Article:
The accident, it concludes, was more costly and alarming than publics are encouraged to believe. The concluding section of the chapter consists of two parts. The first asserts that it is reasonable to construe Fukushima’s public portrayal as a form of denial, and tackles the thorny question of agency. Drawing on two sociology literatures – ‘Agnotology’ and ‘Science and Technology Studies’ (STS) – it offers different perspectives on how and why narratives about Fukushima have come to be misleading, and considers their relative implications. The second and final part draws on the conclusions of the first to reflect on nuclear resilience. Outlining five ways in which protecting the credibility of nuclear experts from disasters undermines the practices that  protect people, it argues that the resilience of nuclear authority compromises the resilience of nuclear infrastructures.

To read more :

https://www.academia.edu/33274228/Resilience_in_Retrospect_Interpreting_Fukushimas_Disappearing_Consequences

Ex-Officials of Fukushima NPP Operator to Face Trial for 2011 Disaster in June

 

Three former executives of Tokyo Electric Power Company, or TEPCO, are to face trial next month for the March 2011 nuclear accident at the Fukushima Daiichi plant.
Former TEPCO chairman Tsunehisa Katsumata and former vice presidents Ichiro Takekuro and Sakae Muto are accused of failing to take appropriate safety measures despite having been able to foresee that the plant would be inundated by tsunami waves.
They have been charged with professional negligence resulting in death or injury.
In 2013, public prosecutors decided not to press charges against the 3.
But they were indicted in February last year by court-appointed lawyers, after a prosecution inquest panel of randomly selected citizens voted to do so.
Preparations for the trial are underway at the Tokyo District Court.
The 3 former executives are expected to plead not guilty at their first hearing on June 30th.
 


 

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Former executives of the TEPCO company, which operated the Fukushima Daiichi nuclear power plant (NPP) will come up for trial on June 30 for the 2011 nuclear disaster, local media reported on Wednesday
MOSCOW (Sputnik) — In February 2016, former TEPCO chairman Tsunehisa Katsumata and two ex-vice presidents Ichiro Takekuro and Sakae Muto were accused of failing to take necessary security measures in the face of potential tsunami-related incidents at the NPP.
According to the NHK broadcaster, the preparations for the first hearing is ongoing at the Tokyo District Court.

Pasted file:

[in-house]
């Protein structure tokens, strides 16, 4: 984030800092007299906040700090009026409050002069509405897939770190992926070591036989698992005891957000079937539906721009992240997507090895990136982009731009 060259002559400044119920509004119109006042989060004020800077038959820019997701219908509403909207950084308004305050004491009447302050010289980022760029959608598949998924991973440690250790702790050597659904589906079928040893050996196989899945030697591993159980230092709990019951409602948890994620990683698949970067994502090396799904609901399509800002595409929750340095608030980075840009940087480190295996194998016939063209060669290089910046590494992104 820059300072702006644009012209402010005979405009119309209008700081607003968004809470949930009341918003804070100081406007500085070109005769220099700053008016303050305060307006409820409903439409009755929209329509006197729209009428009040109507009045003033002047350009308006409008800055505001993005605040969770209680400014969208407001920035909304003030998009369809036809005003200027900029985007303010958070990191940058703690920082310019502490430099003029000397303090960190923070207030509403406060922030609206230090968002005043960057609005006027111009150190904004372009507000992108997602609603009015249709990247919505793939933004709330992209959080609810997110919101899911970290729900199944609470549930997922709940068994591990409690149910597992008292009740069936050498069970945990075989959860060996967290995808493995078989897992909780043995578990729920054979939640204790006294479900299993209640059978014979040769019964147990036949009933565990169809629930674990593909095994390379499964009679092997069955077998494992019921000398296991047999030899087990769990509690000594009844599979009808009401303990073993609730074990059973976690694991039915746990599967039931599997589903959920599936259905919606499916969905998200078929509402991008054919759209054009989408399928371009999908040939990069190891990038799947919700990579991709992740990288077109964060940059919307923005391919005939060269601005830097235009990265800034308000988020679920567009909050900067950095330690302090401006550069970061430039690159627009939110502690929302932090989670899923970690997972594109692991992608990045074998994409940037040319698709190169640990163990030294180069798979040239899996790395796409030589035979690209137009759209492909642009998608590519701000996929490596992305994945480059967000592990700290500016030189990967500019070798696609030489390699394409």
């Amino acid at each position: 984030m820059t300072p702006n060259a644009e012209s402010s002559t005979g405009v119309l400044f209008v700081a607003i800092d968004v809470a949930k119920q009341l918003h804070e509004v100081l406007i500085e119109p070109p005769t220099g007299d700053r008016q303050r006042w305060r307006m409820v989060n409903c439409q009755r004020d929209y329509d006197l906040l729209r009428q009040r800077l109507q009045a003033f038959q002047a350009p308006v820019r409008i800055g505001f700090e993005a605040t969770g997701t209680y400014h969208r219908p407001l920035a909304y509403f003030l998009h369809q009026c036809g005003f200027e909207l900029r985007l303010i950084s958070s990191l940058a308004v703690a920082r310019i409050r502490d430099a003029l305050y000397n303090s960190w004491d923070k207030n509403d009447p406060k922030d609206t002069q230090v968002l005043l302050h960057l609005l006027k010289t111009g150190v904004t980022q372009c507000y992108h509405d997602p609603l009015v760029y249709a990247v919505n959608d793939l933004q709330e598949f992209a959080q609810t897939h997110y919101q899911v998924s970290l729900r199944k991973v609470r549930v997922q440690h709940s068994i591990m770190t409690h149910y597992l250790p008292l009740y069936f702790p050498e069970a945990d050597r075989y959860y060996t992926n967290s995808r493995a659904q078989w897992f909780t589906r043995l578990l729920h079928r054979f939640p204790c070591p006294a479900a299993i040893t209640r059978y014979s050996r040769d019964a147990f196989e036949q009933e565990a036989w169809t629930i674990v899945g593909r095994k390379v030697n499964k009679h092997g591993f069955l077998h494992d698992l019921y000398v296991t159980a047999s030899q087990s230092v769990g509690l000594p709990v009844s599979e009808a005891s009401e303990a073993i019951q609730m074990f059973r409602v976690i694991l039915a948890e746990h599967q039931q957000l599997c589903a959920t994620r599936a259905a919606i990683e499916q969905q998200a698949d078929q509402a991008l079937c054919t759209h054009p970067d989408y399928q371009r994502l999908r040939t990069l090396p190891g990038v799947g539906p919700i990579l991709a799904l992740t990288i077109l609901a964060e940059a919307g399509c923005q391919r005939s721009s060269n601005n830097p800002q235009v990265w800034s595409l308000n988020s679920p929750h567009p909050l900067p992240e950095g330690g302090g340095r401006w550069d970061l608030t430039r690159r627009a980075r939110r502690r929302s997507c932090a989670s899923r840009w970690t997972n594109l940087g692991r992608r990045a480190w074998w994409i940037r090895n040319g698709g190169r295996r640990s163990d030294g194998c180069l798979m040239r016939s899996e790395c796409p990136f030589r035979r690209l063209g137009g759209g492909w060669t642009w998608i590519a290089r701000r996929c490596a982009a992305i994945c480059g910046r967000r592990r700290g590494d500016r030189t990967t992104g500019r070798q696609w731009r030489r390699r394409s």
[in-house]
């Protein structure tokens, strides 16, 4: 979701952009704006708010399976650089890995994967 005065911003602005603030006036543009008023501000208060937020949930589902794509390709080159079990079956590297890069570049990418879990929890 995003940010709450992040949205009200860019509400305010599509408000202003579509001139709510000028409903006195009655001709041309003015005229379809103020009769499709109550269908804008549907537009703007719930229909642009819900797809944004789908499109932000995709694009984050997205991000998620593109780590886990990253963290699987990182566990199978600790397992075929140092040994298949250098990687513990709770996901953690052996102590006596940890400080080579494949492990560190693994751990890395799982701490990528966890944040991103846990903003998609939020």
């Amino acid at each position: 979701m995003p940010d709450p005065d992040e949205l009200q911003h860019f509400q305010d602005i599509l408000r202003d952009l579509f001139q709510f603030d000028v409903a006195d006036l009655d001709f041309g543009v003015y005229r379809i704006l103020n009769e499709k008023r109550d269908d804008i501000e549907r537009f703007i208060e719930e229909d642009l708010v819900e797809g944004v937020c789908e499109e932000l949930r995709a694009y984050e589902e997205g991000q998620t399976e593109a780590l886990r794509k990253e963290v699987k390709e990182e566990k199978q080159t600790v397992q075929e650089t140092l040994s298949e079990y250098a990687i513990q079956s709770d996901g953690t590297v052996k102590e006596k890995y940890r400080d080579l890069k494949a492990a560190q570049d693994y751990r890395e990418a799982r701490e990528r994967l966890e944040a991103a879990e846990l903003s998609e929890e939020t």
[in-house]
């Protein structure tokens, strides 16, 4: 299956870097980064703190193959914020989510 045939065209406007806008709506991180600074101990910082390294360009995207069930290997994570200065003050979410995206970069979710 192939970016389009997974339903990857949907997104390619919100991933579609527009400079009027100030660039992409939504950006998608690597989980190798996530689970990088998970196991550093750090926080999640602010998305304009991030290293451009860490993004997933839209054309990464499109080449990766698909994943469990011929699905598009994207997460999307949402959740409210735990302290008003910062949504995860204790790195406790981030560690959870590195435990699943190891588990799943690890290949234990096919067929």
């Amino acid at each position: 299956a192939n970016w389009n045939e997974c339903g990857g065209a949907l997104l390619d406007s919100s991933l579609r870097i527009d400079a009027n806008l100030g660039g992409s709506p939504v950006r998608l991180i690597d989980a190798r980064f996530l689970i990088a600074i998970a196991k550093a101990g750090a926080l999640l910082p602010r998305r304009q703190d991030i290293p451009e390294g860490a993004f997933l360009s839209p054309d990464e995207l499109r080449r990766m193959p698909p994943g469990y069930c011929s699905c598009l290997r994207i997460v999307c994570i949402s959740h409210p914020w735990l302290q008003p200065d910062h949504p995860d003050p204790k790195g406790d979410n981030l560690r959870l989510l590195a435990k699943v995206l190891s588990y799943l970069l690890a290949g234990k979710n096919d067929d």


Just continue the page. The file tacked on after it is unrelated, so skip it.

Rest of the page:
In March 2011, a 9.0-magnitude earthquake triggered a tsunami that hit the Fukushima NPP and led to the leakage of radioactive materials and the shutdown of the facility. The accident is considered to be the world’s worst nuclear disaster since the Chernobyl accident that took place in the Soviet Ukraine in 1986.

Study: S. Korean nuclear disaster would hit Japan the hardest

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The projected spread of radioactive cesium-137 from a disaster at the No. 3 reactor’s spent fuel pool of the Kori nuclear plant in Busan, South Korea (Provided by Kang Jung-min)

A serious nuclear accident in South Korea could force the evacuation of more than 28 million people in Japan, compared with around 24 million in the home country of the disaster.

Japan would also be hit harder by radioactive fallout than South Korea in such a disaster, particularly if it occurred in winter, when strong westerly winds would blow radioactive substances across the Sea of Japan, according to a simulation by the Natural Resources Defense Council, a Washington-based think tank.

The simulation, based on a scenario of an unfolding crisis at the Kori nuclear power plant in Busan, South Korea, was led by Kang Jung-min, a South Korean senior researcher of nuclear physics, and his colleagues.

At events in Japan and South Korea, Kang, 51, has repeatedly warned about East Asia’s vulnerability to a severe nuclear accident, saying the region shares the “same destiny” regardless of the location of such a disaster.

The Kori nuclear complex is home to seven of the country’s 25 commercial reactors, making it one of the largest in South Korea. Its oldest reactor–and the first in the country–went online in 1978.

Spent nuclear fuel at the Kori plant is cooled in on-site storage pools next to reactors.

But the operator of the plant has ended up storing spent fuel in more cramped conditions than in the past because waste keeps accumulating from the many years of operations.

An estimated 818 tons of spent fuel was being stored at the pool of the Kori No. 3 reactor as of the end of 2015, the most at any reactor in the country.

That is because the No. 3 pool has also been holding spent fuel from the No. 1 and No. 2 reactors since their fuel pools became too crowded.

Storing spent fuel in such a manner greatly increases the risk of a nuclear accident, Kang warned.

Kang’s team simulated the series of likely events that would follow if the No. 3 reactor lost power in a natural disaster or an act of terrorism.